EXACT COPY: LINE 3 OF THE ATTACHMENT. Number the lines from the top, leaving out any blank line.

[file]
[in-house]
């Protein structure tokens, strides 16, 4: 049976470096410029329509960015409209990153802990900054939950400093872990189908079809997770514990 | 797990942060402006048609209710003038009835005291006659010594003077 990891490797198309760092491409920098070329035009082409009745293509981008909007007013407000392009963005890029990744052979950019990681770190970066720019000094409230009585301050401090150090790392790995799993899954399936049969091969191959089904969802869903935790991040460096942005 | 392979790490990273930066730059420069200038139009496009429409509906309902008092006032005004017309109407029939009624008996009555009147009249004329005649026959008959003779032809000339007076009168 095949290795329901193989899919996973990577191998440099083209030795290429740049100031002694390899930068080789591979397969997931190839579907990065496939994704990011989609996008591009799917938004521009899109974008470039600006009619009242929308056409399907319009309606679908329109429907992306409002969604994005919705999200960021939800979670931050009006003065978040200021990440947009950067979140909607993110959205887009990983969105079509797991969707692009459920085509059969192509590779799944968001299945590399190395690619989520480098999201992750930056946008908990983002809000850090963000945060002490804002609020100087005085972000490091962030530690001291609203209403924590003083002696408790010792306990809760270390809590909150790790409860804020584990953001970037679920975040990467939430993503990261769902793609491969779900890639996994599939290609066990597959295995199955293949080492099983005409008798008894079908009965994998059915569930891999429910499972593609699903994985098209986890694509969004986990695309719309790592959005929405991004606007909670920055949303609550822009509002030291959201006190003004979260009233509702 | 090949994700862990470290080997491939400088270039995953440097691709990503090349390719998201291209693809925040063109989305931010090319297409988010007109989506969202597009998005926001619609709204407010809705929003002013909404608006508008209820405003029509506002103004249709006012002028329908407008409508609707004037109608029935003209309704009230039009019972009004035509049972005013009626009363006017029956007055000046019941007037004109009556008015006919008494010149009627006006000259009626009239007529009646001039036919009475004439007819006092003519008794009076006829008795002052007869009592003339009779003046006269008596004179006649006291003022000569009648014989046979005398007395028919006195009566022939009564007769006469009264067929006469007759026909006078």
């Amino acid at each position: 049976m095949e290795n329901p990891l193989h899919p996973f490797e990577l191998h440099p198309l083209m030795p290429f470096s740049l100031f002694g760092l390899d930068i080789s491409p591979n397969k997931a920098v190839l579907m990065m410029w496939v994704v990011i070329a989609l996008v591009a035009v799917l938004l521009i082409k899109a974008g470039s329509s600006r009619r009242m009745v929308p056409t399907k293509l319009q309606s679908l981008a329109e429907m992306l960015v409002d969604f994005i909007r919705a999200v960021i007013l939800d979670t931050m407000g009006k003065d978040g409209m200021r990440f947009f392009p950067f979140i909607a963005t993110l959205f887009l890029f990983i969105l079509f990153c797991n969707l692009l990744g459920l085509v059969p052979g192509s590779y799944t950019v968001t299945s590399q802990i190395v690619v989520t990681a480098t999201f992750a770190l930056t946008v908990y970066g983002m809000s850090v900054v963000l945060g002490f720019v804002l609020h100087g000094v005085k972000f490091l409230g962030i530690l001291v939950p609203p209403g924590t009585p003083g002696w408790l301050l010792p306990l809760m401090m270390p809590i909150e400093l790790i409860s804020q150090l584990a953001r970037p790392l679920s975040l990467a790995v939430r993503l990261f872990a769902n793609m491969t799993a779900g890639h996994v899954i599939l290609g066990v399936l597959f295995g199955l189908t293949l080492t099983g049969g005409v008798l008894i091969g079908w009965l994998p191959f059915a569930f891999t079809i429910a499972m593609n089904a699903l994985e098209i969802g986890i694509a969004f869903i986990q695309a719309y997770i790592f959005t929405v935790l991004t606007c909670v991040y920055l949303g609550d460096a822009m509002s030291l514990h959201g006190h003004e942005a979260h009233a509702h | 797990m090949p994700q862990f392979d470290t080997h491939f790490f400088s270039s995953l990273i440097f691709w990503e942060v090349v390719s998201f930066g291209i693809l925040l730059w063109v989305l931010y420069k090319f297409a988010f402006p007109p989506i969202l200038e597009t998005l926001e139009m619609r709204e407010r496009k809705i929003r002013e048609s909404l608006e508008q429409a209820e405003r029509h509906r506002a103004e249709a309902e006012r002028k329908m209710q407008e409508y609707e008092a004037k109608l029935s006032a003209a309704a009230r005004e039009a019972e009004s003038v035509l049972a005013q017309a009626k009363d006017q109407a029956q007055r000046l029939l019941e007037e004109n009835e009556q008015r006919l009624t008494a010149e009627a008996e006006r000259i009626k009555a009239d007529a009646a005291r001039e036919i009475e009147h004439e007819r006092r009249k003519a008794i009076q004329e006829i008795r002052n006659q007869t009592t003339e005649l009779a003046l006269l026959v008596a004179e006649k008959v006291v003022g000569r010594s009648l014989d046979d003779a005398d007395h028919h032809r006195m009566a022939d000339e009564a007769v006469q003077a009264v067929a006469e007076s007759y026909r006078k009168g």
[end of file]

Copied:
């Amino acid at each position: 049976m095949e290795n329901p990891l193989h899919p996973f490797e990577l191998h440099p198309l083209m030795p290429f470096s740049l100031f002694g760092l390899d930068i080789s491409p591979n397969k997931a920098v190839l579907m990065m410029w496939v994704v990011i070329a989609l996008v591009a035009v799917l938004l521009i082409k899109a974008g470039s329509s600006r009619r009242m009745v929308p056409t399907k293509l319009q309606s679908l981008a329109e429907m992306l960015v409002d969604f994005i909007r919705a999200v960021i007013l939800d979670t931050m407000g009006k003065d978040g409209m200021r990440f947009f392009p950067f979140i909607a963005t993110l959205f887009l890029f990983i969105l079509f990153c797991n969707l692009l990744g459920l085509v059969p052979g192509s590779y799944t950019v968001t299945s590399q802990i190395v690619v989520t990681a480098t999201f992750a770190l930056t946008v908990y970066g983002m809000s850090v900054v963000l945060g002490f720019v804002l609020h100087g000094v005085k972000f490091l409230g962030i530690l001291v939950p609203p209403g924590t009585p003083g002696w408790l301050l010792p306990l809760m401090m270390p809590i909150e400093l790790i409860s804020q150090l584990a953001r970037p790392l679920s975040l990467a790995v939430r993503l990261f872990a769902n793609m491969t799993a779900g890639h996994v899954i599939l290609g066990v399936l597959f295995g199955l189908t293949l080492t099983g049969g005409v008798l008894i091969g079908w009965l994998p191959f059915a569930f891999t079809i429910a499972m593609n089904a699903l994985e098209i969802g986890i694509a969004f869903i986990q695309a719309y997770i790592f959005t929405v935790l991004t606007c909670v991040y920055l949303g609550d460096a822009m509002s030291l514990h959201g006190h003004e942005a979260h009233a509702h | 797990m090949p994700q862990f392979d470290t080997h491939f790490f400088s270039s995953l990273i440097f691709w990503e942060v090349v390719s998201f930066g291209i693809l925040l730059w063109v989305l931010y420069k090319f297409a988010f402006p007109p989506i969202l200038e597009t998005l926001e139009m619609r709204e407010r496009k809705i929003r002013e048609s909404l608006e508008q429409a209820e405003r029509h509906r506002a103004e249709a309902e006012r002028k329908m209710q407008e409508y609707e008092a004037k109608l029935s006032a003209a309704a009230r005004e039009a019972e009004s003038v035509l049972a005013q017309a009626k009363d006017q109407a029956q007055r000046l029939l019941e007037e004109n009835e009556q008015r006919l009624t008494a010149e009627a008996e006006r000259i009626k009555a009239d007529a009646a005291r001039e036919i009475e009147h004439e007819r006092r009249k003519a008794i009076q004329e006829i008795r002052n006659q007869t009592t003339e005649l009779a003046l006269l026959v008596a004179e006649k008959v006291v003022g000569r010594s009648l014989d046979d003779a005398d007395h028919h032809r006195m009566a022939d000339e009564a007769v006469q003077a009264v067929a006469e007076s007759y026909r006078k009168g």